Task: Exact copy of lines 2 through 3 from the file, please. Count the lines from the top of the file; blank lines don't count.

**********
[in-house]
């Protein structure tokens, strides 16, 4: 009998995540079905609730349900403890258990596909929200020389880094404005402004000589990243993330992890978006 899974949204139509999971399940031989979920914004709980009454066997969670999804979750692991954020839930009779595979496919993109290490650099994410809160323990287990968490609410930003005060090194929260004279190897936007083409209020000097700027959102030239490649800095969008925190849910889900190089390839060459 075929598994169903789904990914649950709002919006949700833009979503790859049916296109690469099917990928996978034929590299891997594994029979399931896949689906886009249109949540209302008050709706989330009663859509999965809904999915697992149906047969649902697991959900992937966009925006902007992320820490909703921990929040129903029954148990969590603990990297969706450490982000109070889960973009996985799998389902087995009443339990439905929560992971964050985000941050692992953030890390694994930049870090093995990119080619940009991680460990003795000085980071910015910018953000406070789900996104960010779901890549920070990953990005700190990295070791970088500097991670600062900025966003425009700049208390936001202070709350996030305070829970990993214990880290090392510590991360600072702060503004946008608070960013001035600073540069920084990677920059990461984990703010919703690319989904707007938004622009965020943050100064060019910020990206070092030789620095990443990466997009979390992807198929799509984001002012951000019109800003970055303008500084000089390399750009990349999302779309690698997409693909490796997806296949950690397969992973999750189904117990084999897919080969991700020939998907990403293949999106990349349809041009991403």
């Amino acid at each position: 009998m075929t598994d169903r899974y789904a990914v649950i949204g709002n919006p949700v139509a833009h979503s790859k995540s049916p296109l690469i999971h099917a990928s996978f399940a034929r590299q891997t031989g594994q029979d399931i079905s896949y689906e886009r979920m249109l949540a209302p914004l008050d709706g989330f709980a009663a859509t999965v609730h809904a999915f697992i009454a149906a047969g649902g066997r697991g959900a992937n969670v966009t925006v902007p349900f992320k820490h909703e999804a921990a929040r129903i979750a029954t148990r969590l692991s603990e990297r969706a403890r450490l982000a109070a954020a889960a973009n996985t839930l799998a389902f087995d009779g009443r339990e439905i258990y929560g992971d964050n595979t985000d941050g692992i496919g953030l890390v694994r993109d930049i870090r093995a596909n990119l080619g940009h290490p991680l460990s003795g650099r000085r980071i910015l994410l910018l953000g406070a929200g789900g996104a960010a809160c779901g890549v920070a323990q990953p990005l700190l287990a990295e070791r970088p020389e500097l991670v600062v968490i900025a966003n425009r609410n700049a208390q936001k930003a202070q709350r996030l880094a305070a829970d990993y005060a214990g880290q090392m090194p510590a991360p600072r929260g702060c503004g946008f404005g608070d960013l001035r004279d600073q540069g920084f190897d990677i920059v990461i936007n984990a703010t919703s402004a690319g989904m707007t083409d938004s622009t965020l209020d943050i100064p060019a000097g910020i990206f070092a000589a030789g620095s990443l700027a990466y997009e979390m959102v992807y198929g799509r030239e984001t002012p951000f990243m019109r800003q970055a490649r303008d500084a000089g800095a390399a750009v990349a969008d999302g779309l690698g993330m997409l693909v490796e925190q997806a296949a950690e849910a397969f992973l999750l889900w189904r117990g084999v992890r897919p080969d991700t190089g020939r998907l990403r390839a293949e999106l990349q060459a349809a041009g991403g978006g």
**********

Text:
């Protein structure tokens, strides 16, 4: 009998995540079905609730349900403890258990596909929200020389880094404005402004000589990243993330992890978006 899974949204139509999971399940031989979920914004709980009454066997969670999804979750692991954020839930009779595979496919993109290490650099994410809160323990287990968490609410930003005060090194929260004279190897936007083409209020000097700027959102030239490649800095969008925190849910889900190089390839060459 075929598994169903789904990914649950709002919006949700833009979503790859049916296109690469099917990928996978034929590299891997594994029979399931896949689906886009249109949540209302008050709706989330009663859509999965809904999915697992149906047969649902697991959900992937966009925006902007992320820490909703921990929040129903029954148990969590603990990297969706450490982000109070889960973009996985799998389902087995009443339990439905929560992971964050985000941050692992953030890390694994930049870090093995990119080619940009991680460990003795000085980071910015910018953000406070789900996104960010779901890549920070990953990005700190990295070791970088500097991670600062900025966003425009700049208390936001202070709350996030305070829970990993214990880290090392510590991360600072702060503004946008608070960013001035600073540069920084990677920059990461984990703010919703690319989904707007938004622009965020943050100064060019910020990206070092030789620095990443990466997009979390992807198929799509984001002012951000019109800003970055303008500084000089390399750009990349999302779309690698997409693909490796997806296949950690397969992973999750189904117990084999897919080969991700020939998907990403293949999106990349349809041009991403």
């Amino acid at each position: 009998m075929t598994d169903r899974y789904a990914v649950i949204g709002n919006p949700v139509a833009h979503s790859k995540s049916p296109l690469i999971h099917a990928s996978f399940a034929r590299q891997t031989g594994q029979d399931i079905s896949y689906e886009r979920m249109l949540a209302p914004l008050d709706g989330f709980a009663a859509t999965v609730h809904a999915f697992i009454a149906a047969g649902g066997r697991g959900a992937n969670v966009t925006v902007p349900f992320k820490h909703e999804a921990a929040r129903i979750a029954t148990r969590l692991s603990e990297r969706a403890r450490l982000a109070a954020a889960a973009n996985t839930l799998a389902f087995d009779g009443r339990e439905i258990y929560g992971d964050n595979t985000d941050g692992i496919g953030l890390v694994r993109d930049i870090r093995a596909n990119l080619g940009h290490p991680l460990s003795g650099r000085r980071i910015l994410l910018l953000g406070a929200g789900g996104a960010a809160c779901g890549v920070a323990q990953p990005l700190l287990a990295e070791r970088p020389e500097l991670v600062v968490i900025a966003n425009r609410n700049a208390q936001k930003a202070q709350r996030l880094a305070a829970d990993y005060a214990g880290q090392m090194p510590a991360p600072r929260g702060c503004g946008f404005g608070d960013l001035r004279d600073q540069g920084f190897d990677i920059v990461i936007n984990a703010t919703s402004a690319g989904m707007t083409d938004s622009t965020l209020d943050i100064p060019a000097g910020i990206f070092a000589a030789g620095s990443l700027a990466y997009e979390m959102v992807y198929g799509r030239e984001t002012p951000f990243m019109r800003q970055a490649r303008d500084a000089g800095a390399a750009v990349a969008d999302g779309l690698g993330m997409l693909v490796e925190q997806a296949a950690e849910a397969f992973l999750l889900w189904r117990g084999v992890r897919p080969d991700t190089g020939r998907l990403r390839a293949e999106l990349q060459a349809a041009g991403g978006g």